Then there's the computer revolution. Information technology helps companies do everything they do -- notably, managing inventory -- more flexibly and efficiently. But innovation is also driving down computer prices, and rapidly enough to take half a percentage point off the overall inflation rate, according to Gordon.

    More prosaic changes in the way the American labor market works may be as important as globalization. Alan B. Krueger of Princeton University and Lawrence F. Katz of Harvard recently published a study suggesting that a host of small, incremental changes -- including the decline of unions, the growing role of temporary-help firms, even welfare reform -- have made the labor market more efficient. That may be why an unemployment rate below the prevailing average of the 1950s and 1960s has yet to set off bidding wars among employers.

    And though the labor market may be tight, American business is still operating with a lot of spare capacity, the product of an investment boom spurred by lower interest rates and a rush to embrace technology. Utilization rates remain relatively low even after eight years of economic expansion -- one reason that companies find it hard to raise prices. "That could explain why inflation is lower than you'd think just looking at unemployment," Frankel said.

    That investment boom has had another powerful anti-inflation effect. Productivity has been growing at around 2 percent a year, double the rate that prevailed in the 1970s and 1980s. Greater efficiency, in turn, has made it possible for employers to increase compensation at a higher pace than the inflation rate without adding much to their costs. "We've had an acceleration of productivity growth, and it takes a while before people build that expectation into wages," Krugman said.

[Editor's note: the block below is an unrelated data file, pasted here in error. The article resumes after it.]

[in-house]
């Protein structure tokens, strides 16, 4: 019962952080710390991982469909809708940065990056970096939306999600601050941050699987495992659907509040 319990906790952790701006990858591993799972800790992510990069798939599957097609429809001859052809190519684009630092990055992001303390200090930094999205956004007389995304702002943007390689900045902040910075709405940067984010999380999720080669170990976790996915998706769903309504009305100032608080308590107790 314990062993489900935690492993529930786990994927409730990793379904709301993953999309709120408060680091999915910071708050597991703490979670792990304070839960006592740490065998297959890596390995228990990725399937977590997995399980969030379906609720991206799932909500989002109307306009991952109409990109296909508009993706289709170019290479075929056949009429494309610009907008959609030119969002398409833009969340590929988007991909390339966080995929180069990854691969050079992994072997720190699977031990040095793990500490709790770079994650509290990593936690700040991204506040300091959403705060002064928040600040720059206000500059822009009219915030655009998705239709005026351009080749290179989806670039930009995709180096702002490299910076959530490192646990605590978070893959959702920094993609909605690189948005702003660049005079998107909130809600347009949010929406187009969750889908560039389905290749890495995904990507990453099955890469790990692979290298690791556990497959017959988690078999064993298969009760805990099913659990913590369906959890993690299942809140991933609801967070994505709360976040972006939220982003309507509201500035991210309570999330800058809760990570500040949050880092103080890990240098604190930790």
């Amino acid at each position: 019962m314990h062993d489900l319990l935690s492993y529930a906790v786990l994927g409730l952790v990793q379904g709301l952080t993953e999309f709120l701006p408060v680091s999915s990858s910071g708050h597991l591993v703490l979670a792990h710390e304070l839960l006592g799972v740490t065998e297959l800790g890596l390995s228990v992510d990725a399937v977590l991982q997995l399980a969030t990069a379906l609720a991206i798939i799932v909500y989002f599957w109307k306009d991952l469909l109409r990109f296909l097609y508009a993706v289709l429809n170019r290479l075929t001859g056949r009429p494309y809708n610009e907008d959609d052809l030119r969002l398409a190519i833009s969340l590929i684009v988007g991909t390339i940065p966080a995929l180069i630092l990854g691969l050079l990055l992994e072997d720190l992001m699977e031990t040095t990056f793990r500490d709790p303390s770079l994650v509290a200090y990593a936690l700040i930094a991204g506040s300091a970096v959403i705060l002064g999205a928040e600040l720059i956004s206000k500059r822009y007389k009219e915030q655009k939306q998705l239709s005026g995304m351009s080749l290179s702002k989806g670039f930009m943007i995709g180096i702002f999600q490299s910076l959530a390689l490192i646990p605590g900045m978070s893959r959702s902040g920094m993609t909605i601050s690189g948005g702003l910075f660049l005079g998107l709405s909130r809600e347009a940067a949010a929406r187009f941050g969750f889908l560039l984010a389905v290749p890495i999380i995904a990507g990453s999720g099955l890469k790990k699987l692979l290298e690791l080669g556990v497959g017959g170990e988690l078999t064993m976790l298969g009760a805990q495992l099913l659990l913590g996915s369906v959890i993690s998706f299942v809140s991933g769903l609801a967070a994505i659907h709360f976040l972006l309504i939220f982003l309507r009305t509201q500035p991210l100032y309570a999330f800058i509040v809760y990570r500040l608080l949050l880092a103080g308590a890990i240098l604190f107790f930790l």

Of course, even the most open, flexible, productive economy can suffer inflation. Inflation, as Milton Friedman, the Nobel Prize-winning economist, has said, is ultimately a monetary phenomenon, and is therefore determined by policy makers in Washington, most notably the Fed. Recall how the low-inflation post-war era ended: tax cuts and guns-and-butter spending under Presidents Kennedy and Johnson and an accommodating central bank let the inflation genie out of the bottle even before the Organization of Petroleum Exporting Countries quadrupled oil prices in 1973.

    Putting the genie back in the bottle cost the nation a couple of nasty recessions and years of high unemployment and lost output. Today, the memory of the high human and political costs of wringing inflation out of the system helps keep inflation at bay, much as memories of the Great Depression have kept deflation at bay. Three times in 10 years, Alan Greenspan has struck pre-emptively with interest-rate increases to ward off any acceleration before it could even begin, in 1989, 1994 and now -- strikes that so far, at least, seem to have served the economy well.